Report on Kunshan Digital City of Arts and Culture

By Anisha Joshi

Class of 2022

In the rush and uncertainty with which many of us vacated campus as COVID-19 was taking shape as an epidemic in China, few of us had anticipated how much we would miss Kunshan and beloved DKU. Some of us left, afraid but also hopeful that we could return to campus, or China, safely, hopeful that we would be able to resume at least part of the semester on campus.

And yet, here we are, most of us, five months later still pining for Kunshan, our shining campus with its pristine waters, the trees and lakes most of us have come to recognize as a home away from home. Luckily, students collaborating with the Humanities Research Center under the Kunshan Digital Humanities have been hard at work over last year, carefully archiving unique ways of experiencing this beautiful city.

While initially the student artworks were meant to be displayed in a curated exhibition on campus in spring semester, given the circumstances the projects were presented in an even more innovative way—students who worked on the projects gave Dean James Miller a virtual guide around Kunshan’s many attractions over the course of a day through the ArcGIS StoryMap interface, taking Dean Miller (and the audience) through each of the locations and what was special about them. The student artists’ exploration of Kunshan took place through a variety of mediums, ranging from photography and documentary film making to even performance art.

Before industrializing, much of Kunshan’s lifeblood ran along the aqueous veins of its water towns. Eldar Wang, Class of 2023, took performance art to the streets of Bacheng, one of China’s oldest water towns. Walking through the streets of Bacheng with ice from the fridges of DKU cupped in her hands (in the middle of Kunshan’s cold and humid January), Eldar communicated with local residents, talking about the history of the town. Experiencing the streets of Bacheng through her performance, she was even able to meet and interact with the oldest resident of this historic town.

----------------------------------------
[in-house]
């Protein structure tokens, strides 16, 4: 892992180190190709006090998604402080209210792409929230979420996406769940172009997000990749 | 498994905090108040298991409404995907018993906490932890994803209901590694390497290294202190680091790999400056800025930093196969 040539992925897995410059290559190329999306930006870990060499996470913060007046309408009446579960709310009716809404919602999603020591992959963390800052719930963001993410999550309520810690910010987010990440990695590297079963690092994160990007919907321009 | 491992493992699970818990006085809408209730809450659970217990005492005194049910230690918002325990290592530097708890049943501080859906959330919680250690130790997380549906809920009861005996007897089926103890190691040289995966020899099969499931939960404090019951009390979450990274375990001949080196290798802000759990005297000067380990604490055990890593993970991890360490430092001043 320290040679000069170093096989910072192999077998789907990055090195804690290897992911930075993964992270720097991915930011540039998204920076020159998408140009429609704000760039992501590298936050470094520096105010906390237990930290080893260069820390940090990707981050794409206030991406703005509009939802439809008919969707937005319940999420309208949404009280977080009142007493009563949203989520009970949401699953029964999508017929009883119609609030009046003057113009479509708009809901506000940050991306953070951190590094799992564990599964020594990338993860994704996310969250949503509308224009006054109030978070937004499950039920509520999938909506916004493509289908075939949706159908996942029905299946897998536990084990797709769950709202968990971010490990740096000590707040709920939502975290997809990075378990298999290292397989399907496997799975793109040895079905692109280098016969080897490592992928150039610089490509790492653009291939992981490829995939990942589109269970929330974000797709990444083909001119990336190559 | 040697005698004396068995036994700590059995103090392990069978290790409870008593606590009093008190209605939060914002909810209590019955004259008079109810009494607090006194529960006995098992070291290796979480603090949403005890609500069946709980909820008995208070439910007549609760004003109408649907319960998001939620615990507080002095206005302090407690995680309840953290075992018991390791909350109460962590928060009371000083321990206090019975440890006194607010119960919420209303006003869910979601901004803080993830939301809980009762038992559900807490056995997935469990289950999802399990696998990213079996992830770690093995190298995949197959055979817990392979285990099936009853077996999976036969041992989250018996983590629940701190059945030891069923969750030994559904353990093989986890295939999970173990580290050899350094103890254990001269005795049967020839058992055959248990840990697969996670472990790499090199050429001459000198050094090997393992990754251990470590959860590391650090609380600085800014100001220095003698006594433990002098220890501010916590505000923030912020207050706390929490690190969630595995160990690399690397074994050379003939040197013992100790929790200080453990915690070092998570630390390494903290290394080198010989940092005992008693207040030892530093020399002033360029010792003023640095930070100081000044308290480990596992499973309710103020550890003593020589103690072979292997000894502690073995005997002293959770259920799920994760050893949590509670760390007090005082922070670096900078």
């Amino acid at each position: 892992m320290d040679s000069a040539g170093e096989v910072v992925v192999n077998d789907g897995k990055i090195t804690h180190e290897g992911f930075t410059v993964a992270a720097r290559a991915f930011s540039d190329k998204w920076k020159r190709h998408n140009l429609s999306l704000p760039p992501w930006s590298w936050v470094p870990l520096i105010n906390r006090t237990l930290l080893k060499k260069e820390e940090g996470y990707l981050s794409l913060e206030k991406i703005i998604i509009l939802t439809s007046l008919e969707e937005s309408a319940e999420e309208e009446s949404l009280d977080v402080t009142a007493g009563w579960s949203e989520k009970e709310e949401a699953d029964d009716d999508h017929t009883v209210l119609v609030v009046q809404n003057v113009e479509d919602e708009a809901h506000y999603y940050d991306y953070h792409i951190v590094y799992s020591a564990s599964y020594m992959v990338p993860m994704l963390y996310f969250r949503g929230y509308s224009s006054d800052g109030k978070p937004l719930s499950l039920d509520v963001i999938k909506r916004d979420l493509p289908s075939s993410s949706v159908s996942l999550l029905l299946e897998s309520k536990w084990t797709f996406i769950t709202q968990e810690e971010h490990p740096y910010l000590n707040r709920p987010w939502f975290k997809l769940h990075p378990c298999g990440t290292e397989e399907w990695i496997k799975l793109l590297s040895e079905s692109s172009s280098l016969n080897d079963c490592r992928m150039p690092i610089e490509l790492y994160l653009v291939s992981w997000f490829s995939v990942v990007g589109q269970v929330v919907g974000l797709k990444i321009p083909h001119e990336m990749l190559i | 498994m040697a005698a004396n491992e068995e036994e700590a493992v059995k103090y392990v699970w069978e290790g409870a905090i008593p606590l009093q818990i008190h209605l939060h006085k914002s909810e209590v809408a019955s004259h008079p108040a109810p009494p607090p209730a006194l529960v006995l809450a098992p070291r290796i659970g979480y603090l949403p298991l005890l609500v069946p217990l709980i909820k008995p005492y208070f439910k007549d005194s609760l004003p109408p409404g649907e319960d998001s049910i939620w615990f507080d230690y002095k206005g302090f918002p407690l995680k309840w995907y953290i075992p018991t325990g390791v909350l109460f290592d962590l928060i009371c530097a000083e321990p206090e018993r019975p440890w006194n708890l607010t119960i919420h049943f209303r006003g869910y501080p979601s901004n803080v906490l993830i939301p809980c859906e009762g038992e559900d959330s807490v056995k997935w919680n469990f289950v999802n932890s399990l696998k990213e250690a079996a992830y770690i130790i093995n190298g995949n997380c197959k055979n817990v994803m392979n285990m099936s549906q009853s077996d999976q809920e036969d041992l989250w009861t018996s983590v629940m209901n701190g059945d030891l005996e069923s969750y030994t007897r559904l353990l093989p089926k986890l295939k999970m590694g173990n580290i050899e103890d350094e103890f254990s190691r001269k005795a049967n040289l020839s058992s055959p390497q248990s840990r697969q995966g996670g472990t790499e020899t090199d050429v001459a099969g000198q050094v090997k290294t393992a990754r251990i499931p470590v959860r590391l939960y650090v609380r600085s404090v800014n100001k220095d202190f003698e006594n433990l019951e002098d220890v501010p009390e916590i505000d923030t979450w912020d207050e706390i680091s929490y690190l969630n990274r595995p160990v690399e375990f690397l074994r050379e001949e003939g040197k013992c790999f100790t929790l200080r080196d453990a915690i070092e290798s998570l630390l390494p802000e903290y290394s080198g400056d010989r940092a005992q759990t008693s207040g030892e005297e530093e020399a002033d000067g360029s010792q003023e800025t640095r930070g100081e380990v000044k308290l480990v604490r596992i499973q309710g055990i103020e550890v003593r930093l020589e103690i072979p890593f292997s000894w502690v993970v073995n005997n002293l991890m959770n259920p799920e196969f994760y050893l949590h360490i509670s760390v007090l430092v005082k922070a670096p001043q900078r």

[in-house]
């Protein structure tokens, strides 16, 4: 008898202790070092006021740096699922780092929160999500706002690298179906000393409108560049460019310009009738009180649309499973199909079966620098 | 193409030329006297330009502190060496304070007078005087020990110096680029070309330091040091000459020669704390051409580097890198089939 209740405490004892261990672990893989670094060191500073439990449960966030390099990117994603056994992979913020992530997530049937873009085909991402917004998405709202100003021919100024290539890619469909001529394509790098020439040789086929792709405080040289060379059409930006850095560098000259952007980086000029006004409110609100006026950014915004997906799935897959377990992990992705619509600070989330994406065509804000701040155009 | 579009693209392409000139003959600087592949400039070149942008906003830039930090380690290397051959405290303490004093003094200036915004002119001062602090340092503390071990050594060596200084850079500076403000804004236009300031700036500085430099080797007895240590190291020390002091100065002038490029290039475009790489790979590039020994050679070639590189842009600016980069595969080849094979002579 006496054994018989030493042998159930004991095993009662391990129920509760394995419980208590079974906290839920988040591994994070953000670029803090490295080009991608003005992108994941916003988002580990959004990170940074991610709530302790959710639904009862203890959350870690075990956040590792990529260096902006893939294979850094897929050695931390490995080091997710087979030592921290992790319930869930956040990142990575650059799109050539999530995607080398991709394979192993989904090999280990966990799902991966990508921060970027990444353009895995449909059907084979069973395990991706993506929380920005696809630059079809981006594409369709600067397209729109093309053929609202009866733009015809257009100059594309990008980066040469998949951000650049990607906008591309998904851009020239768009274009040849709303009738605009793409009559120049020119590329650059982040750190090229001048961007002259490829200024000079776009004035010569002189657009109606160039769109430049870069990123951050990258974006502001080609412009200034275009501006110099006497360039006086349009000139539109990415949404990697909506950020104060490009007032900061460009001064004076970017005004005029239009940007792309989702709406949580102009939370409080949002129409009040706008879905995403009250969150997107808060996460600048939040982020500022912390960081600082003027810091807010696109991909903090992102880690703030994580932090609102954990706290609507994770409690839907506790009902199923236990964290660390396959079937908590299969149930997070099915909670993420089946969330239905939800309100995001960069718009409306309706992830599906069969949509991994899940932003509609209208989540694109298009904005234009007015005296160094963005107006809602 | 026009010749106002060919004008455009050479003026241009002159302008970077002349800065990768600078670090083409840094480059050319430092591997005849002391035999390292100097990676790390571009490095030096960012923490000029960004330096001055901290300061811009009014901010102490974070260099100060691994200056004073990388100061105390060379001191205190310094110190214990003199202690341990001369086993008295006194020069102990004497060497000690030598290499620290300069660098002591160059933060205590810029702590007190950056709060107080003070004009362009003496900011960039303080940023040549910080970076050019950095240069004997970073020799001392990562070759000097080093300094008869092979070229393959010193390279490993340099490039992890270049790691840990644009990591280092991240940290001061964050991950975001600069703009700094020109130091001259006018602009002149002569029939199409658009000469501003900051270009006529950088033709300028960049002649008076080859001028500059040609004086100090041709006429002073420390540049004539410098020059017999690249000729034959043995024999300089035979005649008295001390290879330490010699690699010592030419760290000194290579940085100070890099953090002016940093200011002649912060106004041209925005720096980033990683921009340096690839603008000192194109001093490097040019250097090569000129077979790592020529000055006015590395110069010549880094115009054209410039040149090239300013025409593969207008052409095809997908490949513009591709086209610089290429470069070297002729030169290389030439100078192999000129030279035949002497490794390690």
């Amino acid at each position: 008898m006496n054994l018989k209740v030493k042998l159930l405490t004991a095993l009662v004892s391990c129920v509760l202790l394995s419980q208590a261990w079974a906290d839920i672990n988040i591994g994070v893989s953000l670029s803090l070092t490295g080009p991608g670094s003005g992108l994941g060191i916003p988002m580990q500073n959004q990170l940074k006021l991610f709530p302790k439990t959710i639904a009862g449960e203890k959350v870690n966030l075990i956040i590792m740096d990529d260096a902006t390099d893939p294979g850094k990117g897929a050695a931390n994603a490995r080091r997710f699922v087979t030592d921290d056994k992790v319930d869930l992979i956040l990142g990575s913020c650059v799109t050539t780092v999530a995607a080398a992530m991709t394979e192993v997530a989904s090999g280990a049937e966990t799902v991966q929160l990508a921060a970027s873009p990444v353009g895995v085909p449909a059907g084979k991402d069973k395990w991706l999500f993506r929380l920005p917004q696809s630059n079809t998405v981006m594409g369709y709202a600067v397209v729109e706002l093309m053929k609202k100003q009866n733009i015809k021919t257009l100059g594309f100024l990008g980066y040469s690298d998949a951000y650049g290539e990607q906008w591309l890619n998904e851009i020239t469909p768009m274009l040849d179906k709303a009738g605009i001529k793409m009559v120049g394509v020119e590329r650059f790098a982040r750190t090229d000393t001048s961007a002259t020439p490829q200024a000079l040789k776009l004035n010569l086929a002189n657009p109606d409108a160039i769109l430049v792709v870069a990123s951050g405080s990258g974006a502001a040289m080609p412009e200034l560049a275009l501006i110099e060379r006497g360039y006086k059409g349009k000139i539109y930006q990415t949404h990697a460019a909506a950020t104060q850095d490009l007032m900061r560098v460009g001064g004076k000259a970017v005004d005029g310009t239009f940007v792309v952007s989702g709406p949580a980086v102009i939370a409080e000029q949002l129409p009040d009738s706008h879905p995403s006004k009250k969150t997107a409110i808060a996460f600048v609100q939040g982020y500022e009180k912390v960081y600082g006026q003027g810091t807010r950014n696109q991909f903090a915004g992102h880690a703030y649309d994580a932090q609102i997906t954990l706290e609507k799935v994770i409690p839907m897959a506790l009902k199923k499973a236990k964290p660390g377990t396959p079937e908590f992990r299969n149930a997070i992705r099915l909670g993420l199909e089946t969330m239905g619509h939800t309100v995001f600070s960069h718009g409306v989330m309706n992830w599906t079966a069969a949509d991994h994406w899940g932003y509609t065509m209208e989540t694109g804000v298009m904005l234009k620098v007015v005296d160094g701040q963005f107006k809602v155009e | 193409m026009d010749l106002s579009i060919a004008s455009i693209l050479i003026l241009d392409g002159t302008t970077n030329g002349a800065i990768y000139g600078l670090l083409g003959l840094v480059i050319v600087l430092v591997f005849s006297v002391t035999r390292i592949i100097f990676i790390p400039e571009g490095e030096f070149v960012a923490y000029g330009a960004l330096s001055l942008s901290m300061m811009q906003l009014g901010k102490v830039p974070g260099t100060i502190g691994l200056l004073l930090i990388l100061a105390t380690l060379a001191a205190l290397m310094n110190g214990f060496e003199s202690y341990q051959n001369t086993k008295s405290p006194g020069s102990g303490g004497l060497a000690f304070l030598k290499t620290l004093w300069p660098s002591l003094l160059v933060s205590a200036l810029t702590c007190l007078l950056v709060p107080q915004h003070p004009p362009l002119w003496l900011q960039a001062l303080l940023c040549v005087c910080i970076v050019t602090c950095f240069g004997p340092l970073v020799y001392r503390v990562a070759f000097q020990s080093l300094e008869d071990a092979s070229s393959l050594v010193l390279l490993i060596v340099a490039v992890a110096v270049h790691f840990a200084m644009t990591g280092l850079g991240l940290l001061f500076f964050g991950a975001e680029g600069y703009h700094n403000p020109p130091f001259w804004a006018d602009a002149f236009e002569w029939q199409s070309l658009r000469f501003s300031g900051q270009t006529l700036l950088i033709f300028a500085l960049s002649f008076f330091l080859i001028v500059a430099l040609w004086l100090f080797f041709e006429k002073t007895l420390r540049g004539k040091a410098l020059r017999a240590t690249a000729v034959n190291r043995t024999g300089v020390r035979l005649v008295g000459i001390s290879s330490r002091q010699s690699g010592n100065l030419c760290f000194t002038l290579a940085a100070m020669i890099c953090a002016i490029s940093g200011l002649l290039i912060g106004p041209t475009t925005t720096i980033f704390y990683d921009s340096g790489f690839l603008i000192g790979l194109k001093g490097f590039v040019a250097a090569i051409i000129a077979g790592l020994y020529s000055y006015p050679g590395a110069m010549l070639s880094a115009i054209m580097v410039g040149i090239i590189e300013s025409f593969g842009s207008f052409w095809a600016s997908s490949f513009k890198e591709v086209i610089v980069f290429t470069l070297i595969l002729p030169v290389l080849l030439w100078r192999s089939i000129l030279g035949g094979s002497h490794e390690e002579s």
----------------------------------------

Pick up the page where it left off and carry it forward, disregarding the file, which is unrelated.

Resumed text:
Huang Bihui, Rachel Darius and Remington Gillis from the Class of 2022 worked on a documentary about one of Kunshan’s most famous exports: hairy crabs from Yangcheng Lake. The documentary gives an insider’s view into the workings of Xie Di Lou, a hairy crab restaurant that has brought the Kunshan specialty to the taste-buds of locals and tourists alike for over ten years.

Yinan Du, also Class of 2022, worked on stop-motion graffiti representing Kunshan’s long and extensive history. Spanning over hundreds of years, to show how it is a place that has been forever evolving, she talked over how she brought Kunshan’s history to life in her hand drawn graphics, and her future vision for the same project.

These are just some of the projects and media included in the archive. Words cannot bring justice to the plethora of projects and art created by students included in the StoryMap. From the first episode of  a historic reenactment of snippets from the life of one of Gu Yanwu (also known as Gu Tinglin, after whom one of Kunshan’s loveliest parks, Tinglin park is named) to a project through which students were able to interact with housing in Kunshan, the student artists have worked with a diversity of media, themes and time spans to bring to life their representations of Kunshan.

What is Kunshan, what does it mean to live in this place, to be one of its people? Creating an archive of Kunshan was just one of the outcomes of the project. It was also a space for DKU students to interact and engage with Kunshan and its people, to learn about Kunshan and get to know the city beyond what just meets the eye. With the support of the HRC and Professors who co-directed the project, students were able to capture these perspectives and interact with the history, culture, people and daily life of Kunshan in ways they might not have otherwise. In interacting closely with the city to make art, participants learned about what really makes Kunshan the place it is, and what it means to live in Kunshan, while creating a rich archive and map of artworks that encapsulate the expected and unexpected of what it means to be in Kunshan.